Walking the Via Dolorosa through Amsterdam (Part 2)

This is part two of my commentary on Art Stations of the Cross: Troubled Waters, a multisite exhibition in Amsterdam running from March 6 to April 22. (Read part one.) Unless otherwise noted, all photos are by Eric James Jones/ArtandTheology.org.

STATION 4. Ocean Eden by Lynn Aldrich is a whimsical coral reef assemblage made out of everyday household cleaning supplies—sponges, scrubbers, scouring pads, mop heads, brushes, plastic gloves, and plungers, a rich biodiversity. Sea urchins, sea anemones, starfish, and snails are among the animals evoked.

Ocean Eden by Lynn Aldrich
Lynn Aldrich (American, 1944–), Ocean Eden, 2008. Sponges, scrubbers, scouring pads, mop heads, brushes, rubber gloves, plungers, and wood, 234 × 168 × 61 cm.

Playful though it is, this bricolage of commercial products, arranged to represent an underwater ecosystem, creates a crass juxtaposition of natural and unnatural that makes the piece tragicomic. The subtext is ecological concern—in particular, for the endangerment of coral reefs. Let’s clean up our oceans, the work seems to say. The assignment of Ocean Eden to station 4, “Jesus meets his mother,” reinforces the traditional conception of nature as mother. Here we meet Mother Nature, who grieves our mistreatment of her.

Ocean Eden by Lynn Aldrich (detail)

Ocean Eden by Lynn Aldrich (detail)

Station 4 is sited at the Keizersgrachtkerk, a church built under the leadership of Abraham Kuyper just two years after the 1886 schism of the Dutch Reformed Church. (Kuyper led the conservative offshoot, the Doleantie.) Aldrich’s assemblage is visible from the street through the main glass entrance doors and so can be viewed even when the church is locked. Luckily, a staff member was there to let us in after hours through a side entrance, so we could see the work closer up. It’s located in a small lobby that dips between stairwells on either side.

+++

STATION 5. Next on the route is the Amsterdam Museum, whose building complex served from 1580 to 1960 as Burgerweeshuis, the city orphanage. Before that it was a monastery. To mark this change of function, a large entrance gate was built in 1581 off the Kalverstraat, which, as Marleen pointed out to me, features a relief sculpture of a group of orphans gathered around the Holy Spirit, entreating passersby for help:

Wy groeien vast in tal en last. Ons tweede vaders klagen
Ay ga niet voort door dese poort, of help een luttel dragen.

We grow steadily in number and burden. Our second fathers ask with heavy hearts:
“Do not go forth through this gate without helping us a little in our care.”

Orphanage relief sculpture
Relief sculpture by Joost Jansz Bilhamer (Dutch, 1541–1590), above the entrance to the courtyard of the former City Orphanage of Amsterdam. Address: Sint Luciensteeg 27. The inscription is by the Dutch poet Joost van den Vondel. The paint colors, which are not original, seem to me a bit gaudy; to view the sculpture in its pre-restoration state, click here.

Their “second fathers” are, of course, their new caretakers, who run the orphanage. These children are asking for someone to help them carry their burden (poverty, hunger, sickness, lack of education, lack of prospects for the future, feelings of abandonment, longing for love, etc.), which the fathers are helping to shoulder but who can do only so much with their limited power. This sixteenth-century sculpture and inscription resonate with the fifth station of the cross, “Simon of Cyrene helps Jesus carry his cross.”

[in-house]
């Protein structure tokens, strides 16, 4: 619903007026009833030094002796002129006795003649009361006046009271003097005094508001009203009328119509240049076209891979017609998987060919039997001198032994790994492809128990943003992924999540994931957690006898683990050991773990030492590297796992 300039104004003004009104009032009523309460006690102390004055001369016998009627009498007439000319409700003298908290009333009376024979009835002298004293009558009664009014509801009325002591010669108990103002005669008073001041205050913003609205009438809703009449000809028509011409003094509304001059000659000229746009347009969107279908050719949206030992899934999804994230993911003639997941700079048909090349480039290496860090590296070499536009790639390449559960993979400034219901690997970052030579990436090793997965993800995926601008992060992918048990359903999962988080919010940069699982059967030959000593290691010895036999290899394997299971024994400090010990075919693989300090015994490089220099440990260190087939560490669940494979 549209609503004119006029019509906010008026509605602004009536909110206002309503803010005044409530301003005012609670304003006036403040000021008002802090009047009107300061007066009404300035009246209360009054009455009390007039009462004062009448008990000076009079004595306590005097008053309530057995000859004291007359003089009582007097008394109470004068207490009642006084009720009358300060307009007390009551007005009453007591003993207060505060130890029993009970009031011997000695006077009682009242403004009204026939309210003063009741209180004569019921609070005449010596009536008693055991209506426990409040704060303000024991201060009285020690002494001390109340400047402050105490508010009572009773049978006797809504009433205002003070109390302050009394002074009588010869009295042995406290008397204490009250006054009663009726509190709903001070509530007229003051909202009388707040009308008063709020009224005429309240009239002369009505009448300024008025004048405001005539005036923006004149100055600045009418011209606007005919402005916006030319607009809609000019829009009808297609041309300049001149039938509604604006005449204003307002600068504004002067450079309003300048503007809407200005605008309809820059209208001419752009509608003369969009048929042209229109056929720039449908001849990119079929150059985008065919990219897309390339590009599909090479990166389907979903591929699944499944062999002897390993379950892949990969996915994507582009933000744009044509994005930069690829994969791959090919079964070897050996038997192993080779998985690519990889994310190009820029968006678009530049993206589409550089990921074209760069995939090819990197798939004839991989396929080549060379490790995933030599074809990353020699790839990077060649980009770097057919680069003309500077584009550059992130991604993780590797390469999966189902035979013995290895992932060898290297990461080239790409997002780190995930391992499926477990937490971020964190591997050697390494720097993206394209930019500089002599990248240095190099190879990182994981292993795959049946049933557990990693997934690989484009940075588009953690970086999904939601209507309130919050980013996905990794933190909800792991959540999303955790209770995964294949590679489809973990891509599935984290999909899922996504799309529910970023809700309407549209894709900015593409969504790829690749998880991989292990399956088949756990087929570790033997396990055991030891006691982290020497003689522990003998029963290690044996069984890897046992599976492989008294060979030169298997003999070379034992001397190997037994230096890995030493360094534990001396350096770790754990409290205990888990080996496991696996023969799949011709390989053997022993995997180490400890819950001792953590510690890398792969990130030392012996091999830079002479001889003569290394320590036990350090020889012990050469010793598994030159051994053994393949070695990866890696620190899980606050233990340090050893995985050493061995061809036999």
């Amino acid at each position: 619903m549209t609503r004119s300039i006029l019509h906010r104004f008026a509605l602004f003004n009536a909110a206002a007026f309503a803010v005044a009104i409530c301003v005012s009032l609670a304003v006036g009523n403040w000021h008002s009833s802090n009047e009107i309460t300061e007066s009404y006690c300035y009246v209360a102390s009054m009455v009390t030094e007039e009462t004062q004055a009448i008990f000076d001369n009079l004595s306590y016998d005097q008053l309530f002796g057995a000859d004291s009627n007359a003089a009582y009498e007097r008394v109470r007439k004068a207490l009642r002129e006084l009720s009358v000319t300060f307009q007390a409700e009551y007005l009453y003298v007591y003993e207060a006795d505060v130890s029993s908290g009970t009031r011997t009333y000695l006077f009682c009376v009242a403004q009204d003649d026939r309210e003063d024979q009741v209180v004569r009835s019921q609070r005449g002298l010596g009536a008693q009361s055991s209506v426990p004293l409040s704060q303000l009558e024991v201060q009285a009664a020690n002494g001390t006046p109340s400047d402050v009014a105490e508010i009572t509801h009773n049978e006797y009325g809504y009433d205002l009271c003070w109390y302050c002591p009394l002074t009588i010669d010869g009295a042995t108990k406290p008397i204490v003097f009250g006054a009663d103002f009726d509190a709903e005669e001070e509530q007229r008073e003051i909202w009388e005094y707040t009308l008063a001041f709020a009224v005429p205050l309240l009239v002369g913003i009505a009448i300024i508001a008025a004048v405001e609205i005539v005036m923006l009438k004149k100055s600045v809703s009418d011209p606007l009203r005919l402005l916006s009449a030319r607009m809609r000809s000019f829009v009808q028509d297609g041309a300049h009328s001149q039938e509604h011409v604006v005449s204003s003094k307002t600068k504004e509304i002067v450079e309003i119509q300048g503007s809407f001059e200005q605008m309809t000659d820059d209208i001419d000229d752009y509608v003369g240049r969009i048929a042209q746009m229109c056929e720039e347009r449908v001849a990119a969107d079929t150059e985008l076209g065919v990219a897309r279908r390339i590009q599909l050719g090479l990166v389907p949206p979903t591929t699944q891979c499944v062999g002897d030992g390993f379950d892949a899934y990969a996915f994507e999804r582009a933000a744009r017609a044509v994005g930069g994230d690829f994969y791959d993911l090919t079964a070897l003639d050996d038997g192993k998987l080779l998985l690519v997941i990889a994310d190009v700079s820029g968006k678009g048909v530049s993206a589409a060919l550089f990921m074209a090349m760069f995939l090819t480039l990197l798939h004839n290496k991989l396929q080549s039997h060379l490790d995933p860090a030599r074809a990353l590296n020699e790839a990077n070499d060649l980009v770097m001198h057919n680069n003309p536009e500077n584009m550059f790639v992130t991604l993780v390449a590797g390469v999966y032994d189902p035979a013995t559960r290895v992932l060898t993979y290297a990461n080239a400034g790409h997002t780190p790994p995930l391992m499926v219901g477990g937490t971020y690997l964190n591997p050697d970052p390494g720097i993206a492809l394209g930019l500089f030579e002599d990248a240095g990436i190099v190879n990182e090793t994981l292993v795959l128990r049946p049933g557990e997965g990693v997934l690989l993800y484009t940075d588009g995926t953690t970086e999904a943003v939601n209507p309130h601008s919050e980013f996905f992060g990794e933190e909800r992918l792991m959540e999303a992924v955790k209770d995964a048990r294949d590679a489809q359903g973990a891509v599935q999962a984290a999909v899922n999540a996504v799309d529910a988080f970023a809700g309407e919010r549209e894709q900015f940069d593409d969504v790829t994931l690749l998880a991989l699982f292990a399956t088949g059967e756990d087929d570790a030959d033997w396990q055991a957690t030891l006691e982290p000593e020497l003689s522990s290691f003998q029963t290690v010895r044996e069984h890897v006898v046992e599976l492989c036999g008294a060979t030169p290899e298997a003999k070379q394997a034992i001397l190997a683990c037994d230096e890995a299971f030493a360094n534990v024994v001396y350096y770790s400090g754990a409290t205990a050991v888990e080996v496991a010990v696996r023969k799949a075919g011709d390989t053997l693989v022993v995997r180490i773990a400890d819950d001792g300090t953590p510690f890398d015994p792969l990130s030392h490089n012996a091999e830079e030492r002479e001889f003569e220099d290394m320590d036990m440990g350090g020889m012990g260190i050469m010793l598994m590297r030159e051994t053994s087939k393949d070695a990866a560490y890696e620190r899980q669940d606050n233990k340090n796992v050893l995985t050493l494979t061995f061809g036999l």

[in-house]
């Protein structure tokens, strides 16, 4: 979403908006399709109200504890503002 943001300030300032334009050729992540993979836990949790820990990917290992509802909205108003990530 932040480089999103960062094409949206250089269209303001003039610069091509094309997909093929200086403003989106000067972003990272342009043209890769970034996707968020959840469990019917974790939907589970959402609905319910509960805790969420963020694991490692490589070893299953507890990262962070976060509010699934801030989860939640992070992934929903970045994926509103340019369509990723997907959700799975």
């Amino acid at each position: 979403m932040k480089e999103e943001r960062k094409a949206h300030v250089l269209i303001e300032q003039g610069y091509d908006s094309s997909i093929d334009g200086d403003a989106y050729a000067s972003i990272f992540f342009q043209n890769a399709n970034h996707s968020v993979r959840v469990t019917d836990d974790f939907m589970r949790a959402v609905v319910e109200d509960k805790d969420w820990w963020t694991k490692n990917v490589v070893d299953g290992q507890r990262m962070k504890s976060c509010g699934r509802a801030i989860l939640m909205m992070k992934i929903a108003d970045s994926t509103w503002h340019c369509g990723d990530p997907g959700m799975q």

But this is only supplementary to the main artwork we’ve come to see: Out of History by Iris Kensmil, located in the Schuttersgalerij (Civic Guards Gallery). Part of the Amsterdam Museum, this gallery is a covered passageway that visitors can enter for free, featuring portraits of Dutch citizens through the centuries. (Admission to the rest of the museum is €15.)

Out of History by Iris Kensmil
Iris Kensmil (Dutch, 1970–), Out of History, 2013. Triptych, oil on canvas, 105 × 465 cm.

An artist of Surinamese descent committed to highlighting black contributions to Dutch history, Iris Kensmil was commissioned by the Amsterdam Museum in 2013 to create a new work to commemorate the 150th anniversary of the abolition of slavery in the Netherlands. (The Netherlands was a major player in the transatlantic slave trade from the sixteenth through nineteenth centuries.) She chose to depict three strong black figures from eighteenth-century Surinam (a former Dutch colony in the Guianas) who rose above colonial oppression to secure a position and a future for themselves.

The left panel of this triptych shows Elisabeth Samson (1715–1777), who, through her business acumen, became one of the richest women in Surinam. After this socioeconomic rise, she then successfully petitioned the Dutch government to be allowed to marry a white man, and became the first black woman in Surinam to do so; this consolidated her power. But despite overcoming huge obstacles, Elisabeth’s legacy is somewhat controversial because she amassed and maintained her wealth the same way the rest of the Dutch of Surinam did at that time—through slavery. (She owned a coffee plantation and some forty slaves.) Hear Cynthia McLeod’s super-entertaining TedX talk about Elisabeth Samson, which is just fifteen minutes long. (I could listen to this woman teach me history all day long!)

Out of History by Iris Kensmil
Elisabeth Samson

The central panel of Out of History shows Wilhelmina Kelderman (1734–1836), about whom less is known. What we do know is that she was an enslaved woman from Surinam who purchased her own freedom and that of her son. I think that’s a moneybag she’s holding.  Continue reading “Walking the Via Dolorosa through Amsterdam (Part 2)”